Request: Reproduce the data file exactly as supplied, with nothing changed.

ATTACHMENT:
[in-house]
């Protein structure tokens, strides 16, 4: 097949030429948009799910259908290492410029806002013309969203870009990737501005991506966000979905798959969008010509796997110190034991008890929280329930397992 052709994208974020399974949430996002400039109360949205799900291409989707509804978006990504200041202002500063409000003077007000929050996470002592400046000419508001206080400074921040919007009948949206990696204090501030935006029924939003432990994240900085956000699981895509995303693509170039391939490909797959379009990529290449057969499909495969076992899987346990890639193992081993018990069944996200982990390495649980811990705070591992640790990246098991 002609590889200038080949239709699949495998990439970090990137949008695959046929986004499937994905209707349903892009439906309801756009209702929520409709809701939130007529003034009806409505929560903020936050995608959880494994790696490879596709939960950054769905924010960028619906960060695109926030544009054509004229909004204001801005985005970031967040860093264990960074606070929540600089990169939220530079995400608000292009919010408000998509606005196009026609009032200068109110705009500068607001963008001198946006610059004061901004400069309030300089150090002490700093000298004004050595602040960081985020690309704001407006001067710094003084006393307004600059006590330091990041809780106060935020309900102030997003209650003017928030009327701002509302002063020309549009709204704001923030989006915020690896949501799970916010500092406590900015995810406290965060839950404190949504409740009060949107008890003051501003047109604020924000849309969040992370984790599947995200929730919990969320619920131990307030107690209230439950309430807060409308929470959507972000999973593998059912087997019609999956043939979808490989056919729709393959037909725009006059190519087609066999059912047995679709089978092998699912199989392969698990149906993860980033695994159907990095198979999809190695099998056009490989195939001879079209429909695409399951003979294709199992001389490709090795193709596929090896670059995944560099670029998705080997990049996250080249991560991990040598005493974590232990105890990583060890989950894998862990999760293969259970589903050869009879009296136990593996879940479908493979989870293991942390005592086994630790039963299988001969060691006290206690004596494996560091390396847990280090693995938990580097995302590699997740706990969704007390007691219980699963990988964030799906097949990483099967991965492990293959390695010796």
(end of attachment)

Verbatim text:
[in-house]
């Protein structure tokens, strides 16, 4: 097949030429948009799910259908290492410029806002013309969203870009990737501005991506966000979905798959969008010509796997110190034991008890929280329930397992 052709994208974020399974949430996002400039109360949205799900291409989707509804978006990504200041202002500063409000003077007000929050996470002592400046000419508001206080400074921040919007009948949206990696204090501030935006029924939003432990994240900085956000699981895509995303693509170039391939490909797959379009990529290449057969499909495969076992899987346990890639193992081993018990069944996200982990390495649980811990705070591992640790990246098991 002609590889200038080949239709699949495998990439970090990137949008695959046929986004499937994905209707349903892009439906309801756009209702929520409709809701939130007529003034009806409505929560903020936050995608959880494994790696490879596709939960950054769905924010960028619906960060695109926030544009054509004229909004204001801005985005970031967040860093264990960074606070929540600089990169939220530079995400608000292009919010408000998509606005196009026609009032200068109110705009500068607001963008001198946006610059004061901004400069309030300089150090002490700093000298004004050595602040960081985020690309704001407006001067710094003084006393307004600059006590330091990041809780106060935020309900102030997003209650003017928030009327701002509302002063020309549009709204704001923030989006915020690896949501799970916010500092406590900015995810406290965060839950404190949504409740009060949107008890003051501003047109604020924000849309969040992370984790599947995200929730919990969320619920131990307030107690209230439950309430807060409308929470959507972000999973593998059912087997019609999956043939979808490989056919729709393959037909725009006059190519087609066999059912047995679709089978092998699912199989392969698990149906993860980033695994159907990095198979999809190695099998056009490989195939001879079209429909695409399951003979294709199992001389490709090795193709596929090896670059995944560099670029998705080997990049996250080249991560991990040598005493974590232990105890990583060890989950894998862990999760293969259970589903050869009879009296136990593996879940479908493979989870293991942390005592086994630790039963299988001969060691006290206690004596494996560091390396847990280090693995938990580097995302590699997740706990969704007390007691219980699963990988964030799906097949990483099967991965492990293959390695010796």